Which? believes the Transport Scotland improvement plan must address the systemic problems that blight their services, with a clear focus on acting on some of the main areas of passenger concern highlighted in the survey.
The UK government, through its rail review, also has an opportunity to scrutinize the rail industry in devolved nations and ensure that the rail regulator has a clearer duty to stand up for passengers.
Alex Hayman, Which? Managing Director of Public Markets, said:

“It’s clear that ScotRail passengers aren’t at all happy with the service they’re receiving on a daily basis.  
“If faith in the company is to be restored, it must listen to passengers who have too often been an afterthought.
“Transport Scotland’s improvement plan must deliver results that work for passengers and address the chronic issues identified in our survey.”

Notes to editors


  • In October 2018, 10,000 members of the UK general public completed an online survey about their experiences of travelling with UK train operators. The survey is designed to give a snapshot view of what passengers think of the train operating companies that they have used for either leisure or commuting journeys over the last 12 months. To qualify to take the survey respondents must have either used the train once in the last year (leisure) or at least once in the last month (commuter). Respondents were able to comment on more than one train operating company for both leisure and commuting journeys and thus we were able to report on 11,496 leisure passenger experiences and 3,994 commuting passenger experiences. We required a minimum of 50 responses per train operating company. Sample sizes are in brackets. The more stars the better. ‘-’ means’ that the service isn’t available or that we didn’t achieve enough responses for that service.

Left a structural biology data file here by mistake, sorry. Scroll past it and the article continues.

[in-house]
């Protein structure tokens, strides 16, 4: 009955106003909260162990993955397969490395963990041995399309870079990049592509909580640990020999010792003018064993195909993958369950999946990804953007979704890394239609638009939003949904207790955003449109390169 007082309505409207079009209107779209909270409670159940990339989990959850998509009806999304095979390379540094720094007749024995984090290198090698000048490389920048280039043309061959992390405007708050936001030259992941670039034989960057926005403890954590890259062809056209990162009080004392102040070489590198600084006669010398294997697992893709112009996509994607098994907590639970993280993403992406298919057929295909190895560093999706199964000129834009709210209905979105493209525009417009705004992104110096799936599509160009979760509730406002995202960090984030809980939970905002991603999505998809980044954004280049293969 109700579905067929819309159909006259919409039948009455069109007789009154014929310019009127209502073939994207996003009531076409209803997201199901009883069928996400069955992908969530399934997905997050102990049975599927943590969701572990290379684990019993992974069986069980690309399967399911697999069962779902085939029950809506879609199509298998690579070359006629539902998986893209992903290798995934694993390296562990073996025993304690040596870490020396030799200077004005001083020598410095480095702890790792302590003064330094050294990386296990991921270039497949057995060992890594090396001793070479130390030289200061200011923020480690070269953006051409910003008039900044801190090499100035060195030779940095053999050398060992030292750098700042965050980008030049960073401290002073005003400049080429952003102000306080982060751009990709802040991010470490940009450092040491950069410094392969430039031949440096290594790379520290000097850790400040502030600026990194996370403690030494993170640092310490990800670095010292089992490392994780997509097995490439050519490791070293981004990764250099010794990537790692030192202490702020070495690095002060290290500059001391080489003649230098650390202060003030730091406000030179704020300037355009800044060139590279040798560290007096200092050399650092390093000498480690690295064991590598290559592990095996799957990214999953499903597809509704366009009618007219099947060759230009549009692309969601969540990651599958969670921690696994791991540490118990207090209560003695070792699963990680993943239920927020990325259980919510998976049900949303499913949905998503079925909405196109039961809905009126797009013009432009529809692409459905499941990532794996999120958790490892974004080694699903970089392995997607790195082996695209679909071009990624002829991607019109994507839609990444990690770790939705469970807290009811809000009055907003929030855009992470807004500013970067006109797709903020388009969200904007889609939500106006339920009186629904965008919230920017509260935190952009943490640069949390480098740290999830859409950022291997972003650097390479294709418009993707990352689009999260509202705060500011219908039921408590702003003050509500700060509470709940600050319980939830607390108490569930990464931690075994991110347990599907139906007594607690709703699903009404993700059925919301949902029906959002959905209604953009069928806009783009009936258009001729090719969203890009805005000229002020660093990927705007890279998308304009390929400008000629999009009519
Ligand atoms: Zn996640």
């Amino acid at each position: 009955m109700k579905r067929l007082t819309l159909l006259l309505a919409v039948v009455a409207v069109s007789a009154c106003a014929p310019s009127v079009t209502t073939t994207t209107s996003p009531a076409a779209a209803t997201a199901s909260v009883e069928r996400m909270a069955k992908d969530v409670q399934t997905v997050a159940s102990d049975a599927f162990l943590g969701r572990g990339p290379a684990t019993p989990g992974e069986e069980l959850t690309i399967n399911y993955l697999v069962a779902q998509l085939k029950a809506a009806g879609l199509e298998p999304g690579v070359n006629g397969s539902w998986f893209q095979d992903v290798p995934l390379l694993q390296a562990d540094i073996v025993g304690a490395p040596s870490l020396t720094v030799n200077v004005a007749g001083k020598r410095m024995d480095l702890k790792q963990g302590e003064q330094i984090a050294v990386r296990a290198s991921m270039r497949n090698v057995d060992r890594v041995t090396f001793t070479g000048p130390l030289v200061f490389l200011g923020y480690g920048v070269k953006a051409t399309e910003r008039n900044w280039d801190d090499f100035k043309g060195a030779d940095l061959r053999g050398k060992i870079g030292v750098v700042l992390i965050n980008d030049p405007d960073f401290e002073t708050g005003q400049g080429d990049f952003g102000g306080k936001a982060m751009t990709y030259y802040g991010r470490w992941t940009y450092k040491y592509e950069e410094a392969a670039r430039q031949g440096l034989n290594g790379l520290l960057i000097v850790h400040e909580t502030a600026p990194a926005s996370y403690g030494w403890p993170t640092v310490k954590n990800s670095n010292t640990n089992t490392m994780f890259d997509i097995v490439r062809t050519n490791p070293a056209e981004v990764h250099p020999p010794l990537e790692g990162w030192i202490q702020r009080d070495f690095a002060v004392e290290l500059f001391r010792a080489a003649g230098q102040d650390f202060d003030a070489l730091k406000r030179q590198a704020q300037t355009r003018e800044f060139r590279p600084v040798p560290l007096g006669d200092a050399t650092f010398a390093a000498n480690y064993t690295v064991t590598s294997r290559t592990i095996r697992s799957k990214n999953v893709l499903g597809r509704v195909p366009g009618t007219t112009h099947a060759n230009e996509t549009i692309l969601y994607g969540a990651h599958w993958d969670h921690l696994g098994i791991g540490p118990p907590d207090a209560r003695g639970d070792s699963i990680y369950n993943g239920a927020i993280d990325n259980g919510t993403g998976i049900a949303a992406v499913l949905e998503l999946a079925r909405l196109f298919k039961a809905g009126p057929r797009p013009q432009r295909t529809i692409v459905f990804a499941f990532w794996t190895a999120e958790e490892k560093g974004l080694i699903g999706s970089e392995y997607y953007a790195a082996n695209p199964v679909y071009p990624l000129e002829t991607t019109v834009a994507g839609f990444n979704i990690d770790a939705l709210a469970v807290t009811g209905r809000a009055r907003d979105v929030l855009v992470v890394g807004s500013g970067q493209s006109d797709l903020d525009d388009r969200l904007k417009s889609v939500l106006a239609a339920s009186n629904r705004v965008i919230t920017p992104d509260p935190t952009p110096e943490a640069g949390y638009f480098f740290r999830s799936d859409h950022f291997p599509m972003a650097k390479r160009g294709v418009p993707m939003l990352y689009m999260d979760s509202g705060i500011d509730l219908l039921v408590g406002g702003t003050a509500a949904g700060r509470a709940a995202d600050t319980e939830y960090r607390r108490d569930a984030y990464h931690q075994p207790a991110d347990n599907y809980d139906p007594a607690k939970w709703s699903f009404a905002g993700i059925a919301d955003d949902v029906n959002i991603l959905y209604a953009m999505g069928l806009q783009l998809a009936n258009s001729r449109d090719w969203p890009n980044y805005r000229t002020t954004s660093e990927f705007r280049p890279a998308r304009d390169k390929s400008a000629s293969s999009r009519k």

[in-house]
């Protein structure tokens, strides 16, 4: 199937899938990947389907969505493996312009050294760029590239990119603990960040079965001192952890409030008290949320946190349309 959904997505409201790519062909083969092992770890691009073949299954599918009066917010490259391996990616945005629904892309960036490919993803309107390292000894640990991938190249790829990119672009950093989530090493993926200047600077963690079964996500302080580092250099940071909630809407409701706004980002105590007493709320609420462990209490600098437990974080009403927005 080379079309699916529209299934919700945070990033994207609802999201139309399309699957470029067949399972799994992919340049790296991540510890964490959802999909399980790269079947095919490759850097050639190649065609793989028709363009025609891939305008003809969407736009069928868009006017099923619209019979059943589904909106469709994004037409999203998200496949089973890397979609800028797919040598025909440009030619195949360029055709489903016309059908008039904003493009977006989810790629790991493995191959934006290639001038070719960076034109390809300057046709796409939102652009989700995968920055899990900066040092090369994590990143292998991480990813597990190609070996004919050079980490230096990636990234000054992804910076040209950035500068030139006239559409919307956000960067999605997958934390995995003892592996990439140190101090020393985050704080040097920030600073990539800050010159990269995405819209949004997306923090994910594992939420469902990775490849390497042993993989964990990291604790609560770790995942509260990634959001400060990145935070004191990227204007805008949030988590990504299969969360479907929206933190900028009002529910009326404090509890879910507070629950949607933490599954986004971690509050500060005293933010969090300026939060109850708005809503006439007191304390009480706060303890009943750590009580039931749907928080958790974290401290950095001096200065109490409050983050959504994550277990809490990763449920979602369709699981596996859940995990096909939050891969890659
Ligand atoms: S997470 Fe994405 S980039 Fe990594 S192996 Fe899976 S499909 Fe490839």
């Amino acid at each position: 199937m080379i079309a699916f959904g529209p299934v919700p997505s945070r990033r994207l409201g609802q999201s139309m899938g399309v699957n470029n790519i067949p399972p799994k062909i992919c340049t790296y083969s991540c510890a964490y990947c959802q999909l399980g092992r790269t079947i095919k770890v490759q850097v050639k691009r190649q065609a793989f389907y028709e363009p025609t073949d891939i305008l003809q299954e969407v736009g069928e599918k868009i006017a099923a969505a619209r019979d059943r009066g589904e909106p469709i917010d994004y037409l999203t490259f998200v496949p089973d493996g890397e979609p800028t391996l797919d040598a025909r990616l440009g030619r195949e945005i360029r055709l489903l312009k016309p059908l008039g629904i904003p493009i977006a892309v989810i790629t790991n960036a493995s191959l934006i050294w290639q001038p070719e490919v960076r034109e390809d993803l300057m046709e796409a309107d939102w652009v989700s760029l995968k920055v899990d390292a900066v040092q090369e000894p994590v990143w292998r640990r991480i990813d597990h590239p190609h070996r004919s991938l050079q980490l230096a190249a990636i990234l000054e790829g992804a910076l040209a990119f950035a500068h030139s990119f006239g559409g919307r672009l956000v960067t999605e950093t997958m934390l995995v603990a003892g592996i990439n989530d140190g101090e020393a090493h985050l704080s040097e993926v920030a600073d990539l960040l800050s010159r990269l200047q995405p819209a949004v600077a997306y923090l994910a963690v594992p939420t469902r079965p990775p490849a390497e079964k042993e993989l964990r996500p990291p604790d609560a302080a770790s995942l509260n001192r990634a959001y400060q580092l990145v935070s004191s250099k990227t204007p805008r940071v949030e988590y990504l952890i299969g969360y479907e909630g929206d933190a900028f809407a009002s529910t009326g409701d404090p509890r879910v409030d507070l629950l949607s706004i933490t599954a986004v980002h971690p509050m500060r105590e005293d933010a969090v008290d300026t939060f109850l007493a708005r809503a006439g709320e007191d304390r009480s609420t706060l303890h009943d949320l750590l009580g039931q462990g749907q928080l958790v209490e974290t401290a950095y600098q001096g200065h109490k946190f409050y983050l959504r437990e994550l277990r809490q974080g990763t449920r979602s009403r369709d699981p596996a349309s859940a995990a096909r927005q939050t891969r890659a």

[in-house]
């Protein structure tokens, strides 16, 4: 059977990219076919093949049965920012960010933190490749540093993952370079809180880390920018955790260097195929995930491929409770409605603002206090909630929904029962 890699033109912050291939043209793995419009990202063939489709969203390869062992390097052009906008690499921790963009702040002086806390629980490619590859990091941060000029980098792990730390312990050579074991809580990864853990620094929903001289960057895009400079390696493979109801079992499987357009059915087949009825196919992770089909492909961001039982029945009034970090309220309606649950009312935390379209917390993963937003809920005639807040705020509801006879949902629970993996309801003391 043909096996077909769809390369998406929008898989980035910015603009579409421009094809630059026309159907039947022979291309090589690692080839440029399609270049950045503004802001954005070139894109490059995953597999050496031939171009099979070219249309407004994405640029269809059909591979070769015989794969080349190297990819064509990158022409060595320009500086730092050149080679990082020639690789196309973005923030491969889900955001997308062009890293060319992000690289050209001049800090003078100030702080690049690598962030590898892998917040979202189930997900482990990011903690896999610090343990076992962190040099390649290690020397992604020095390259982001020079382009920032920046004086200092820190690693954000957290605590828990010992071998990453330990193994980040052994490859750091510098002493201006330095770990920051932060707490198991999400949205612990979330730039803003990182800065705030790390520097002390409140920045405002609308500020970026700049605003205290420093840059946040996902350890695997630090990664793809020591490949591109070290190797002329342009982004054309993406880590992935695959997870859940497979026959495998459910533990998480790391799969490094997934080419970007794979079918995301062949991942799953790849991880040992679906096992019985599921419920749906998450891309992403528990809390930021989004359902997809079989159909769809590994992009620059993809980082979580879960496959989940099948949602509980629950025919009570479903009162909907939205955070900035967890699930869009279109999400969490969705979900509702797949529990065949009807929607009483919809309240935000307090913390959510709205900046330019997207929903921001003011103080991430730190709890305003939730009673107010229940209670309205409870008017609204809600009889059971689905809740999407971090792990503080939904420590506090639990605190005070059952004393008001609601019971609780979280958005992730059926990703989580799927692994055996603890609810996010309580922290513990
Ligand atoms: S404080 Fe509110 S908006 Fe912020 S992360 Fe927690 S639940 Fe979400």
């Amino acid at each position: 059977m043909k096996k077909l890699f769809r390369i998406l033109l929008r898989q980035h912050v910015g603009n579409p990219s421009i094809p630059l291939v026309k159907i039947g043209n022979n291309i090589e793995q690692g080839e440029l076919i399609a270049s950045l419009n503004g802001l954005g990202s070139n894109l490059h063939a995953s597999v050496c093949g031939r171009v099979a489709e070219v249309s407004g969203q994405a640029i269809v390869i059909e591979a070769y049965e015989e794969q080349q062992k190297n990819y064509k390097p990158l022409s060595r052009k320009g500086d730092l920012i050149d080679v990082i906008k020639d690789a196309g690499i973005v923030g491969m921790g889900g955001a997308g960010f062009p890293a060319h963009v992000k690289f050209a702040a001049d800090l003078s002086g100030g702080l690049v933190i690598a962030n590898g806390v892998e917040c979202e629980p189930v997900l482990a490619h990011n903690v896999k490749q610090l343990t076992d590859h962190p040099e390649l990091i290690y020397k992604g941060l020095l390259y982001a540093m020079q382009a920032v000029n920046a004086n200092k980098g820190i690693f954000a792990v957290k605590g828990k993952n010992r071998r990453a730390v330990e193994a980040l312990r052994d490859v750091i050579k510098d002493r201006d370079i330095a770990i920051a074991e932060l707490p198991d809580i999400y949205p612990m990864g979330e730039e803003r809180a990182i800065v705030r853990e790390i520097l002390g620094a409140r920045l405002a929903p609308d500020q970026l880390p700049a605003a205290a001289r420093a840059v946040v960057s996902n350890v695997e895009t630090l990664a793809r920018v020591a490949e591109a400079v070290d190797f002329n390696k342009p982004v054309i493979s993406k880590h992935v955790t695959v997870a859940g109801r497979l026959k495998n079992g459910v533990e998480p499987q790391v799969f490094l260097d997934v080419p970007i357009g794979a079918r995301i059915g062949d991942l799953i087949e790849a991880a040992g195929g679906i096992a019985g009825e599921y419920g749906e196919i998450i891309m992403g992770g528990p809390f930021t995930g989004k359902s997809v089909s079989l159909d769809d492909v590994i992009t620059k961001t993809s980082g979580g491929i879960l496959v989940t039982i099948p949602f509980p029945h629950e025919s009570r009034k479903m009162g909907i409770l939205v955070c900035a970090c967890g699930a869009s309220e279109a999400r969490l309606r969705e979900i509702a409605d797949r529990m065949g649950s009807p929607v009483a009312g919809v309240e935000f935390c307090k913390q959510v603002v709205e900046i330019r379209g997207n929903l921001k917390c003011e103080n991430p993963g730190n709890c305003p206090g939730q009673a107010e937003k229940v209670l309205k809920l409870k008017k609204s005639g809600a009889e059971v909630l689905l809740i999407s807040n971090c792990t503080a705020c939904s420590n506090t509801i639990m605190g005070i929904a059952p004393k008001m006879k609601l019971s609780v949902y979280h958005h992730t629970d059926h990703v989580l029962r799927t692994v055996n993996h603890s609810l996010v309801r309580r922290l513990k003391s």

Customers’ perceptions of how many trains arrive and depart on time.

    How reliable those who answered the survey feel the service is, taking into account cancellations, delays, broken-down trains and early terminations.

    Standing room
    Including aisles and doorways.

    Toilet facilities
    Availability of on board toilet facilities and cleanliness.

    Customer score
    Combines satisfaction and likelihood to recommend the train company to others.

    Frequency of trains, customer service, value for money, availability of seats and condition of carriages were the other areas looked at.



  • The Which? Consumer Insight Tracker website is an online data resource, providing a uniquely detailed picture of today’s consumers. Our tracker survey, running every two months, measures consumer worries, trust, and financial distress. It can be filtered by age, income, gender or region, and goes back to June 2012. Populus, on behalf of Which?, conduct bi-monthly surveys of 2000 consumers to gauge perception and attitudes to the consumer landscape. For the latest wave, they surveyed 2056 UK adults online between 14th-15th November 2018. Data were weighted to be demographically representative of the UK population.